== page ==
I often get asked the same question - is it possible to live in Bangkok on a 30,000 baht salary?
I'm going to go into as much detail as possible to hopefully answer this important question. And I'm certainly not going to sugar-coat things, because after all, you wouldn't want it that way.
OK, let's really drill down those numbers.
This is the amount that most of the people asking me the question will be earning - give or take a thousand or two. These days, it's very much an ‘average' teacher's salary in Thailand.
Many teacher placement agencies pay in the ball-park of 30K a month, as do most of the companies who specialize in hiring teachers from abroad for short-term teaching contracts (the latter are usually jobs for the ‘gap year' crowd)
There are of course plenty of teachers here earning far more than 30,000 baht (and plenty of teachers making less) but 30K is the amount we're going to play with.
We're not concerning ourselves here with teaching in rural Thailand, where according to many old hands, "money goes much further" and "you can live very well on 30,000" etc.
I have no experience of living and working out in the sticks so I'm in no position to judge. I've been in Bangkok for 25 years - over 80% of my adult life in fact - and for thirteen of those years I was an English teacher. Bangkok is all I know.
In all those years I spent standing in front of a whiteboard, I very rarely worked for a monthly salary. I mostly worked for language schools that paid by the hour and supplemented it with corporate work (also hourly paid)
I earned on average from 28K - 36K a month depending on the time of year and how busy the language school was.
In later years, I started to take on private students at home for a couple of evenings a week but the most I ever made in my 13 years of teaching was 46,000 baht in a single month. That felt like an awful lot of money back in about 1999 I can tell you.
But times have changed since then.
What I'm saying is that I averaged around 30-35K during my teaching career so I know what it's like to live on that amount of money - to pay rent, to feed and clothe yourself and to make annual trips back home, etc.
No two people are the same
I've constantly been fascinated by how different people handle their finances. By and large, I've always worked with groups of teachers who earned roughly the same amount of money as me each month.
And yet at every place I taught, there were always the teachers who could afford to spend the final weekend of the month away on Koh Samet - and there were always the teachers who were living on cup noodles and 2,000 baht pay advances in the final days of the month.
It's always important to keep in mind that no two people are the same when it comes to organizing personal finances.
But for every teacher, it's all about living within your means. You can't live a 50K a month lifestyle on a 30K salary. I gave this advice out to teaching colleagues many times but it would invariably fall on deaf ears. Leopards never changed their spots.
I asked some of my Twitter friends and followers how they felt about living in Bangkok on 30K a month. Admittedly some of those followers are not teachers, but they DO live in Bangkok. They still have a good feel for what it costs to live here.
Here are some of the comments (tweets)
"You're never going to be able to afford to put your kids through school or visit home"
"It must only be an existence. Not a future. Outside of Bangkok maybe doable but still not a long term plan for future stability"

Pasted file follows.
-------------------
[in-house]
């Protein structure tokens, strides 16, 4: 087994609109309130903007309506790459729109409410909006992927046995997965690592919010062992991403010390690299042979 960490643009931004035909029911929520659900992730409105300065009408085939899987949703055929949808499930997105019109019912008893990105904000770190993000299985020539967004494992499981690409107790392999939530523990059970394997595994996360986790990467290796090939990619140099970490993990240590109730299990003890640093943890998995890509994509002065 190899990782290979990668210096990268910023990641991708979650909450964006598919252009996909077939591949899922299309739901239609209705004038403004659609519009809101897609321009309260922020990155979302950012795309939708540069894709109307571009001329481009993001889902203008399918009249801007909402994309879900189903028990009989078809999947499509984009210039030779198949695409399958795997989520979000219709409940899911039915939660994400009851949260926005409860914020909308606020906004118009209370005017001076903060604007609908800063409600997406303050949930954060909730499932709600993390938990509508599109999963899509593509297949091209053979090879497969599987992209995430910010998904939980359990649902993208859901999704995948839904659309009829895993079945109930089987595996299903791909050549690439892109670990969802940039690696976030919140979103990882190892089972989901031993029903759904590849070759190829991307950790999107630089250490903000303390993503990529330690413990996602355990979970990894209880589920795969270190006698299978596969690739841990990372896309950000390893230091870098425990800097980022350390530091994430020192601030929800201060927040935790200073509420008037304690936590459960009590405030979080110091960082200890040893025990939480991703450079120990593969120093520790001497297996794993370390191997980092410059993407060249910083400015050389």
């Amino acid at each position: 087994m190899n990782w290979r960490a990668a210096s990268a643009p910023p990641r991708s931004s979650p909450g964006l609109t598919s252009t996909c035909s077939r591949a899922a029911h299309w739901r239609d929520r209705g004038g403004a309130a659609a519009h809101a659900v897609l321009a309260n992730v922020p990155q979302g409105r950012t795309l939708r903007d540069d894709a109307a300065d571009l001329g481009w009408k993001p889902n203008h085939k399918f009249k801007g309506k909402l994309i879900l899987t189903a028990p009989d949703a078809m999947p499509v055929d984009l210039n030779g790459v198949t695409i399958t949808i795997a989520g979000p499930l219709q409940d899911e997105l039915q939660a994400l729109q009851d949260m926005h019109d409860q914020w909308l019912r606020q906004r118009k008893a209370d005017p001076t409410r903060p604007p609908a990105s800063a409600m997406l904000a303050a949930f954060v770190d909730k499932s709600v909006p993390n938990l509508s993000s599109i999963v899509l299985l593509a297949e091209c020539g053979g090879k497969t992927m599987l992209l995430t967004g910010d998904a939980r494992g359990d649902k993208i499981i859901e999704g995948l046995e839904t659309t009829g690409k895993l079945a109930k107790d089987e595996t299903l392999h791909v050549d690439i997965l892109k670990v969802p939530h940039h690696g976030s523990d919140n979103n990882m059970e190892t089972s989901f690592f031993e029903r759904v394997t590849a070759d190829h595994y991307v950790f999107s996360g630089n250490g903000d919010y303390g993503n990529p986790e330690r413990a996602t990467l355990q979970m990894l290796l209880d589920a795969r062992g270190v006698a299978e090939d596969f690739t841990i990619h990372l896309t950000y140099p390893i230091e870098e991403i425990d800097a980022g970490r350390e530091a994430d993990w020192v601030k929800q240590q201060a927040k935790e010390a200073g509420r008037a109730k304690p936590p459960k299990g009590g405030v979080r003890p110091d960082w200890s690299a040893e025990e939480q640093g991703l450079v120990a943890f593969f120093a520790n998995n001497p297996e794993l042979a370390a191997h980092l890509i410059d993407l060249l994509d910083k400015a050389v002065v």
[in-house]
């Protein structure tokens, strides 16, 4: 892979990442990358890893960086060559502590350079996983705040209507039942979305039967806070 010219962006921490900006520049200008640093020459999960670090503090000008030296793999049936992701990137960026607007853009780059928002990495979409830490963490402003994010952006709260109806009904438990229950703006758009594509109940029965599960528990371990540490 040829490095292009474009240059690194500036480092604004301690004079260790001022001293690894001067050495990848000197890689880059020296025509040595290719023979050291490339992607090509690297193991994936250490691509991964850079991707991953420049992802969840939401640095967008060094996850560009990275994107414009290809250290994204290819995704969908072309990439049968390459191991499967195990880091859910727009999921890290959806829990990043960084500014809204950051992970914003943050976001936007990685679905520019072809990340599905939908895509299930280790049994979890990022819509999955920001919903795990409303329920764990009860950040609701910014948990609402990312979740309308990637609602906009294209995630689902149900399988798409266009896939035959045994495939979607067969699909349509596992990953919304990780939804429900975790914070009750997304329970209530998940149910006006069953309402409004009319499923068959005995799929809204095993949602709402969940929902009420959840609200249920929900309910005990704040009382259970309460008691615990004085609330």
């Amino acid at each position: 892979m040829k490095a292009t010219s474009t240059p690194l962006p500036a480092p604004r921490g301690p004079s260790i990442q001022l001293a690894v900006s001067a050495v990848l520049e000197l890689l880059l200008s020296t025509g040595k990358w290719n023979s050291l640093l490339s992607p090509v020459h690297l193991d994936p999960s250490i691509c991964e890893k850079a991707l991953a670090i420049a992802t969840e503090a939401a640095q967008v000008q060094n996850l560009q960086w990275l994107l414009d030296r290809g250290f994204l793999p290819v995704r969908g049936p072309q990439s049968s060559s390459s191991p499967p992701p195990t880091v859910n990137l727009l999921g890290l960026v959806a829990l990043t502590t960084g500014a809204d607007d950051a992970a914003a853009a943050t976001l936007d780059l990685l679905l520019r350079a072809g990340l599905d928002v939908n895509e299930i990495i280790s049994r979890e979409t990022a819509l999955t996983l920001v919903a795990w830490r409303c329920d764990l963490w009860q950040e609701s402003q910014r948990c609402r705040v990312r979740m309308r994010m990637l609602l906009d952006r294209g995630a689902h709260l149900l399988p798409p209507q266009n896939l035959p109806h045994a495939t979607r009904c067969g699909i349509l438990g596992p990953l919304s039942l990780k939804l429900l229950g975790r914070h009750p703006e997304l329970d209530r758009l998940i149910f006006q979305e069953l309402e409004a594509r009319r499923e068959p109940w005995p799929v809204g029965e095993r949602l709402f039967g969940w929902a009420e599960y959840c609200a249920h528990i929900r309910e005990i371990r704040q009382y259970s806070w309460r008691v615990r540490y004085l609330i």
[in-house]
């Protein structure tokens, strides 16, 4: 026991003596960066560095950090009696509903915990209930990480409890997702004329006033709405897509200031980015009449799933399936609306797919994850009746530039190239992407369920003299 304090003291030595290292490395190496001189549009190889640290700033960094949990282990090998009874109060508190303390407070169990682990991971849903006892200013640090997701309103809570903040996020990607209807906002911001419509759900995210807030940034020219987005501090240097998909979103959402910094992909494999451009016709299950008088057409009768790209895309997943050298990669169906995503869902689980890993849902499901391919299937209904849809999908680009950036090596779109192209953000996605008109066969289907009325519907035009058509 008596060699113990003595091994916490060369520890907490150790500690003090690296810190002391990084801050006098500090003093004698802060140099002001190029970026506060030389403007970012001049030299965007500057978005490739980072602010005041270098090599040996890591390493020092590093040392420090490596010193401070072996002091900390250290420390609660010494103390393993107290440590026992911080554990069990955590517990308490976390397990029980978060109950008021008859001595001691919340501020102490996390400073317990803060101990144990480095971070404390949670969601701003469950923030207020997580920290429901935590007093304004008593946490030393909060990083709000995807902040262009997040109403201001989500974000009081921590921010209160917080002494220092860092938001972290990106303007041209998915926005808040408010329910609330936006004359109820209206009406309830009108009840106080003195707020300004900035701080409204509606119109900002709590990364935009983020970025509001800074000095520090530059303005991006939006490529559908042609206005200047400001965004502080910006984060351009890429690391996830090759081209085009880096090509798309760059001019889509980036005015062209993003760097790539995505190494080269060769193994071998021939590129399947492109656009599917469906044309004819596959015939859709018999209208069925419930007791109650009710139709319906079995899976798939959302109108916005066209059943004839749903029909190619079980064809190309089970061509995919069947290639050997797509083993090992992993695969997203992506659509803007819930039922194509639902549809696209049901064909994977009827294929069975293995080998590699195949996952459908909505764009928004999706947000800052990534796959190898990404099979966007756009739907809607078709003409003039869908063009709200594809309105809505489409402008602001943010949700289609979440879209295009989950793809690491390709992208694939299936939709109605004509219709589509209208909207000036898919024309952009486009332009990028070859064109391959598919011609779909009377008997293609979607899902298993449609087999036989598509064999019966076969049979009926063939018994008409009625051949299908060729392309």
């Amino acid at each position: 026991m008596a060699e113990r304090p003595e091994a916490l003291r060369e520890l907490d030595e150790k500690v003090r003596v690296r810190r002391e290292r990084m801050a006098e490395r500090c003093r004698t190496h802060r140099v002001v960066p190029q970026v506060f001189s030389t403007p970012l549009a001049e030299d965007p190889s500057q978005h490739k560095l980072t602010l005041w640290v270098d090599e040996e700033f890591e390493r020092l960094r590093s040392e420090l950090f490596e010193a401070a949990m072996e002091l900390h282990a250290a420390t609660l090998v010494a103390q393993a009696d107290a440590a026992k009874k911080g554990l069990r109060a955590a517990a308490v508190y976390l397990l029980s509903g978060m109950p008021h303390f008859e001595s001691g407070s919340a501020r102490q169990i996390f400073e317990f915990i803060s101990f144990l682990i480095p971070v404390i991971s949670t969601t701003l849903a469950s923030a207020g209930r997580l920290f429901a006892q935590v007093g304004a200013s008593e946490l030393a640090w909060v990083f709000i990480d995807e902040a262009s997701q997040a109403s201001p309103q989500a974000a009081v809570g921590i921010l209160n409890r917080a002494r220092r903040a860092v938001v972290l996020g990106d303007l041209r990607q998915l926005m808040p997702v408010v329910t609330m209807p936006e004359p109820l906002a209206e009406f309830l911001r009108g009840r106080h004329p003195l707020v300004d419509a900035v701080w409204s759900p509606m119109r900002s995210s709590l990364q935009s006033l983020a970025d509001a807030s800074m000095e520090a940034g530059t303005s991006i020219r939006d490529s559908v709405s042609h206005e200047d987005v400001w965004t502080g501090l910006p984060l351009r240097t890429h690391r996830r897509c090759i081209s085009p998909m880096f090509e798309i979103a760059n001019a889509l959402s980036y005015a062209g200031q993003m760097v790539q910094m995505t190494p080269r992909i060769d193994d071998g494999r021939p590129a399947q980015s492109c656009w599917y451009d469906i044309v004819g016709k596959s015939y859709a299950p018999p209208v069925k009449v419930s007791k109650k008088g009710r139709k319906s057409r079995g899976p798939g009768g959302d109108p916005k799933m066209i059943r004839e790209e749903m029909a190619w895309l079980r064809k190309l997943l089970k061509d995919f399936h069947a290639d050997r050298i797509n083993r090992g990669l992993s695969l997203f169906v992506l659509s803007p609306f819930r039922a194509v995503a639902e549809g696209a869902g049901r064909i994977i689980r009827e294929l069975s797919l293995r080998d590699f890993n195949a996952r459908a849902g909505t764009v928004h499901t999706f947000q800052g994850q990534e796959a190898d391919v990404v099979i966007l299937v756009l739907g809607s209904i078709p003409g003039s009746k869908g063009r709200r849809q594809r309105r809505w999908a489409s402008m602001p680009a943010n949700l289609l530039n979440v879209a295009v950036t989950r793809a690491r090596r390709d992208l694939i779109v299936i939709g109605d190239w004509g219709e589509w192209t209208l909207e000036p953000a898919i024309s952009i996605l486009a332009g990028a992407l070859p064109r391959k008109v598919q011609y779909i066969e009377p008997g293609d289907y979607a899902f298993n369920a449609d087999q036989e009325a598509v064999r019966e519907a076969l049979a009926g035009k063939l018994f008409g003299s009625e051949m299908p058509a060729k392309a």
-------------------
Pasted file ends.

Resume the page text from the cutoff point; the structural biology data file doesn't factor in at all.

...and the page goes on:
"It's possible to live on 30K but have you come across the world to live worse off?"
"Let's not forget that 30K / month for a 10-month contract is actually 25K a month"
"30k is a young person's game for sure. I think we can all agree on that"
"I loved my first three months here when I made 30K. But I've steadily gone up the ladder, and couldn't go back"
"Survive? - yes. Constantly worry about money? - yes. It wouldn't be for me"
That's just a selection of the Twitter feedback we had. There were also people who said they had no trouble living on 30K a month - but they were definitely a minority.
The majority wouldn't and couldn't imagine living on that amount.
You'll be earning X times the salary of the average Thai
Taking home 30K a month, you'll be earning three times what the average Thai person earns. Or is it four times? Frankly, who cares? To me it's a meaningless comparison and always has been.
I don't care if I'm earning four times what a factory security guard makes just as I wouldn't care if I were teaching English in Somalia and earning ten times as much as a Somalian goat-herder.
A Thai person has their own standard of living and a foreigner has theirs. You don't expect to live in the lap of luxury but you DO expect to be able to afford your basic needs and a few ‘treats' on top. Otherwise, what's the point of being here?
Enjoy life by ‘living like a Thai'
Your 30K salary will go a lot further if you ‘live like a Thai'. This is another pointless argument that comes up time and time again.
Frankly speaking, when I was finding my way in the world, it was never my ambition to want to ‘live like a Thai'. And you know what? - I bet most Thais aren't that keen on living like a Thai either. Most of them would love a bit more in the disposable income department.
I'm never completely sure what living like a Thai means. Does it mean eating street-food twice a day every day and only using the public bus service to go back and forth to your 2,000 baht a month apartment? Well, that's going to be fun.
Plenty of teachers arrive in Thailand with the romantic notion that they will exist by ‘going native'. But the novelty very quickly wears off.
It's also worth mentioning that anyone who has been here any length of time will have worked alongside the Thai office girl who pulls in barely 15,000 baht a month but always has the latest smartphone, manages to run a car and still has money left over to socialize and dress well.